New research shows that poor support and/or a bad relationship is the strongest predictor of maternal emotional distress, or the...
New research shows that poor support and/or a bad relationship is the strongest predictor of maternal emotional distress, or the pre baby blues, among mamas-to-be. This new Norwegian study looked into the lives of around 50,000 pregnant women. Researchers looked at all sorts of variables, such as how these soon to be moms felt about their work and their family or partner. Then the researchers looked at bouts of illness, alcohol and smoking habits and so on. Results - the women getting the most support from their partners also had the strongest mental health. Women who said they were unhappy with their partner were more likely to be depressed. According to the researchers, a happy relationship acts as a buffer against stress. For example, when problems at work or with money pop up, women with supportive partners coped better. Science Daily notes that researcher Gun-Mette Røsand says...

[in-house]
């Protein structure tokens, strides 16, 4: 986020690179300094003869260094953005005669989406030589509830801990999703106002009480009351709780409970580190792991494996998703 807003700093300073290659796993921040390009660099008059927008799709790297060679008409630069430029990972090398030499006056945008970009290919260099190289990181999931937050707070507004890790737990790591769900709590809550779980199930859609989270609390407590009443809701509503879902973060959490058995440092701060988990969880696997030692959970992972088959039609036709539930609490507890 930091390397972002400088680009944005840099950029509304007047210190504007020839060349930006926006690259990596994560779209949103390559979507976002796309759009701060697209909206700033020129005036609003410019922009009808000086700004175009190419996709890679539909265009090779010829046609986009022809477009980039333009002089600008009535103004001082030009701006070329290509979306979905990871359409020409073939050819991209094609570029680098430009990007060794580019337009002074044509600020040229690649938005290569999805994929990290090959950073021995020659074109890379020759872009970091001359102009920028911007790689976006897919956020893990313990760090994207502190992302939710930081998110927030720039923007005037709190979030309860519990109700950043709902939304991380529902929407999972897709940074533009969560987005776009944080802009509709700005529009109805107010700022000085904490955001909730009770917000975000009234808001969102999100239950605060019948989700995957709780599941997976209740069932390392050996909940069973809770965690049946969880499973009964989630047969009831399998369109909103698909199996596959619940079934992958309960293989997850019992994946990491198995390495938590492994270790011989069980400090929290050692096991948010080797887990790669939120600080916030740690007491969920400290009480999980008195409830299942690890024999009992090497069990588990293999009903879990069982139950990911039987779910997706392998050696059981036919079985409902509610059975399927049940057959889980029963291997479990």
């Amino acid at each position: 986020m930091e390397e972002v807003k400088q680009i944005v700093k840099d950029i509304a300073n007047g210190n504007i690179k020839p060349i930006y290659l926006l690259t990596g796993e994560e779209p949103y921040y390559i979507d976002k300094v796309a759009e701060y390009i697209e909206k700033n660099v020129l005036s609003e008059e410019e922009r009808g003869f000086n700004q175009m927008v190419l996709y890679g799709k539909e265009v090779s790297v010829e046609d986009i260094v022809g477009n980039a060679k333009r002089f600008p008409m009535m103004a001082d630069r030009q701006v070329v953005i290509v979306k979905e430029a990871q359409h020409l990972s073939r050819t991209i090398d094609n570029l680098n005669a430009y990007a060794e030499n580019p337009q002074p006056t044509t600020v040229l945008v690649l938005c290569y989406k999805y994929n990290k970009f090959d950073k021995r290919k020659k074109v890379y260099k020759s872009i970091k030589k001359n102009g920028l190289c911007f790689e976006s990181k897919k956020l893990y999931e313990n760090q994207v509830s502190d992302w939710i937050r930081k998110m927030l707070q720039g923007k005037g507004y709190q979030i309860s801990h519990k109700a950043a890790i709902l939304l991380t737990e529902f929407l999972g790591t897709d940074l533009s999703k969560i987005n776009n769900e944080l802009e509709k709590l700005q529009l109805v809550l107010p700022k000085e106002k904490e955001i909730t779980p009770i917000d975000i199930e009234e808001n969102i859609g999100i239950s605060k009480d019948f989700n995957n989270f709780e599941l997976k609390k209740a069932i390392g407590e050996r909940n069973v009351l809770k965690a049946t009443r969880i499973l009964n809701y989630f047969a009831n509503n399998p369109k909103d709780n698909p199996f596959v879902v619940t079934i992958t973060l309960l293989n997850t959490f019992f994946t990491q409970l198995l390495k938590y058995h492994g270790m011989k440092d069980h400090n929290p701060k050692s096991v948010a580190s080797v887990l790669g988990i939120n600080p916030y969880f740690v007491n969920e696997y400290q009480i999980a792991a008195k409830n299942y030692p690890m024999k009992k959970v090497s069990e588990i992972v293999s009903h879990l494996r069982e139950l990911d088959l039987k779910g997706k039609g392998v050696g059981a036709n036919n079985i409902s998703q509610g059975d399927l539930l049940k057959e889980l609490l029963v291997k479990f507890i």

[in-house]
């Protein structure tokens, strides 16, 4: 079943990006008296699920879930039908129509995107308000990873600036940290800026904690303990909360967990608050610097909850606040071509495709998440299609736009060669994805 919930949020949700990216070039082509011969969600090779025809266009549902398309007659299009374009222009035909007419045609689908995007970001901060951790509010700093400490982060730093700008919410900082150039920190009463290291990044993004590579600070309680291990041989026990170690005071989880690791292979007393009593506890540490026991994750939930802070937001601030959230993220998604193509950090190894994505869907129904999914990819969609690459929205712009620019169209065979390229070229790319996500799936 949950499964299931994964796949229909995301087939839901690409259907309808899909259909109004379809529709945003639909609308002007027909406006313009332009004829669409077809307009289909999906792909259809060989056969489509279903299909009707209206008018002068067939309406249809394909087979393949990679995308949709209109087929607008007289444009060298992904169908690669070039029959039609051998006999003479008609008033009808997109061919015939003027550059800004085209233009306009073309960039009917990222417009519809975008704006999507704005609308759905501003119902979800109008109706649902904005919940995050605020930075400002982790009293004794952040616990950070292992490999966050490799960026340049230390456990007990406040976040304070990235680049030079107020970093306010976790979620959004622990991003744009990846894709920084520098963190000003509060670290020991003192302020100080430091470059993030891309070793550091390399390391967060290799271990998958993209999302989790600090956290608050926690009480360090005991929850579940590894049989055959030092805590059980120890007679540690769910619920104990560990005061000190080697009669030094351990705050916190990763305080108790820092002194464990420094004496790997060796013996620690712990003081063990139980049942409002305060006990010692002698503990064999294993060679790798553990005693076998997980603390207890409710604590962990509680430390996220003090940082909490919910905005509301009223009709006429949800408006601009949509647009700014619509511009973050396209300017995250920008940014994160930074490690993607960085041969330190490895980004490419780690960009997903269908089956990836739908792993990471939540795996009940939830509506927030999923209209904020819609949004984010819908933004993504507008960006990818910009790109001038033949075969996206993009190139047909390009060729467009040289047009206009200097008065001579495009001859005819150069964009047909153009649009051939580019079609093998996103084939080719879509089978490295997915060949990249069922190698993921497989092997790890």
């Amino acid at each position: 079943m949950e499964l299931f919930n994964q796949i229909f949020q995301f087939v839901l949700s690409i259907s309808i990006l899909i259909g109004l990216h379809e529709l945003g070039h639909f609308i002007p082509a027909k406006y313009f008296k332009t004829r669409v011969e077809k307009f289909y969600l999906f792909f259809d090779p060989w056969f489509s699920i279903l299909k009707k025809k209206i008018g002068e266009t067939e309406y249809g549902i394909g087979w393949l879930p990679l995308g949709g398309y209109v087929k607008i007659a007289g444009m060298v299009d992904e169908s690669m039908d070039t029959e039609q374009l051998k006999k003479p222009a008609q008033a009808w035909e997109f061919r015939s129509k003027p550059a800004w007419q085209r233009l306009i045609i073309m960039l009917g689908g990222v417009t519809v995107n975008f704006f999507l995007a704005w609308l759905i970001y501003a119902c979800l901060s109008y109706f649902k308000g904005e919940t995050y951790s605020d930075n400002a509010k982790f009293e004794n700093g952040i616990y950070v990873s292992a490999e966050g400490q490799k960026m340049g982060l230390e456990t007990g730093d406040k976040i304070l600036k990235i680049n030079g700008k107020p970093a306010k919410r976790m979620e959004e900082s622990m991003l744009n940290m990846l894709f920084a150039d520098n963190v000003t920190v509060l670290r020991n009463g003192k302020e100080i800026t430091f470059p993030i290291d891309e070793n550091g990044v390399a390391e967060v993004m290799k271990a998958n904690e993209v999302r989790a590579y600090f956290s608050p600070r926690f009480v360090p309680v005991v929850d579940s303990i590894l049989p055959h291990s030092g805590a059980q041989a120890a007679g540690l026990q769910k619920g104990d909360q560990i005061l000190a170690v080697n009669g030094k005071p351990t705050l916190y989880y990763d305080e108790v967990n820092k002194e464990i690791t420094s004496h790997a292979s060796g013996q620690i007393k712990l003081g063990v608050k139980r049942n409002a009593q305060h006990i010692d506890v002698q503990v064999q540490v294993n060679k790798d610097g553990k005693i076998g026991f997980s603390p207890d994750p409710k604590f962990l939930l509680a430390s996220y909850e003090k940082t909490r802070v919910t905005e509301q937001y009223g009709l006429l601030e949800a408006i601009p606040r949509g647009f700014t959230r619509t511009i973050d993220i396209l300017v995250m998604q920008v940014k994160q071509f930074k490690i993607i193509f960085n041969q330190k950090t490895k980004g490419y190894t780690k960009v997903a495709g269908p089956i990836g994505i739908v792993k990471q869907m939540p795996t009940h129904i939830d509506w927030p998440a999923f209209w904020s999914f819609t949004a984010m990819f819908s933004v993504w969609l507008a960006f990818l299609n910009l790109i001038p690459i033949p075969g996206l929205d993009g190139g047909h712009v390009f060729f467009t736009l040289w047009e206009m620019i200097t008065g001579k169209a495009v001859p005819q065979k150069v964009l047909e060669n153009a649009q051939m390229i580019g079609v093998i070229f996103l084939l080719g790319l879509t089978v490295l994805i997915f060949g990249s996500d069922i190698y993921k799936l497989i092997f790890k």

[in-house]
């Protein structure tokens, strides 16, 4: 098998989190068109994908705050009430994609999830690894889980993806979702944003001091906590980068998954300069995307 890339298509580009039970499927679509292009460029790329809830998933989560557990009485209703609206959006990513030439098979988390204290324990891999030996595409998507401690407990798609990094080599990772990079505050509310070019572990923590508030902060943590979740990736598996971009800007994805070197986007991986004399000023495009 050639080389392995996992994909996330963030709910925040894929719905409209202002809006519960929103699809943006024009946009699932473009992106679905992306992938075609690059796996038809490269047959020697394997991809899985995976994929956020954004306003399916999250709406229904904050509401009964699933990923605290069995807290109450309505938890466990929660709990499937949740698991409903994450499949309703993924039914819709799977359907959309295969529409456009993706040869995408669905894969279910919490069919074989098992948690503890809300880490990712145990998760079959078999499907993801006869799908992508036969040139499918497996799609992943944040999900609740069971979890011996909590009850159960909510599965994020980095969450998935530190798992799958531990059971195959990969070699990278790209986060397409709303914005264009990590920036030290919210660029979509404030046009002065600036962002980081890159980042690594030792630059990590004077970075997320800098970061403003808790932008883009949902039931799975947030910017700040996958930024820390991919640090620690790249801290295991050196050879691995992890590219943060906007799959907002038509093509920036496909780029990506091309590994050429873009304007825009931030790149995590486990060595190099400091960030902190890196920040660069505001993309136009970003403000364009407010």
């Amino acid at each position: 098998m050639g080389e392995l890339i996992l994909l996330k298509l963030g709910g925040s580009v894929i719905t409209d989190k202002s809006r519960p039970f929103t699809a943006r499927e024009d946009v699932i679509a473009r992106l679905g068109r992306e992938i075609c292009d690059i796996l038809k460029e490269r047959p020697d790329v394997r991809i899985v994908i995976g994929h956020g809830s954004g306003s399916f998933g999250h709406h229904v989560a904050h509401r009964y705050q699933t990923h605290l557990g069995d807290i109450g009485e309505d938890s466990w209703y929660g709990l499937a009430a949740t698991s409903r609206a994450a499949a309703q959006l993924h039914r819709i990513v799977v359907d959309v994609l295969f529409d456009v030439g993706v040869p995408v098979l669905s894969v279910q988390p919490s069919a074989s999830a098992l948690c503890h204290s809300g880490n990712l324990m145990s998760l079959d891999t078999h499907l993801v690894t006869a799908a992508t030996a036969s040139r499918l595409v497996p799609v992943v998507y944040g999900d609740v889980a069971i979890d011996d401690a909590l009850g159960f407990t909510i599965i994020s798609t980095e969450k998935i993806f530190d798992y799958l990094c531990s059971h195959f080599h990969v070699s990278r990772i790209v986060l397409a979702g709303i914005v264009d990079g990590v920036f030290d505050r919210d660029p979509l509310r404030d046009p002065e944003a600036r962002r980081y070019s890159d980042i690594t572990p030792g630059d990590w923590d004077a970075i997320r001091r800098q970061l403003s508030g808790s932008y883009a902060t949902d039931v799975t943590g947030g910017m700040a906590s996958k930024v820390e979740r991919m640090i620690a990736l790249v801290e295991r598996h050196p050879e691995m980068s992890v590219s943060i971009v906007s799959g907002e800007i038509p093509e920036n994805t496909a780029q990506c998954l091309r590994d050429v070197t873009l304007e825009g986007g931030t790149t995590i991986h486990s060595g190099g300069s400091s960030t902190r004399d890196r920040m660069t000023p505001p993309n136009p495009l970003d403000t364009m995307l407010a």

"Failure to recognize and treat emotional distress during pregnancy stores up problems for both mother and child, and impacts continuing family welfare. It is important that antenatal courses should include relationship classes and that close attention should be paid to women who lack the support of a good relationship."This study is kind of a "duh" moment. I mean, really, isn't it obvious that poor partners make for less healthy women overall, including when said women are pregnant. I do like Røsand's point about including relationship components in prenatal classes. Learn more about the baby blues:
- Six ways to prevent the baby blues
- Signs of postpartum depression
- Prevent postpartum depression now
- Mood lifting essential oils for mamas
- Dads can get depressed too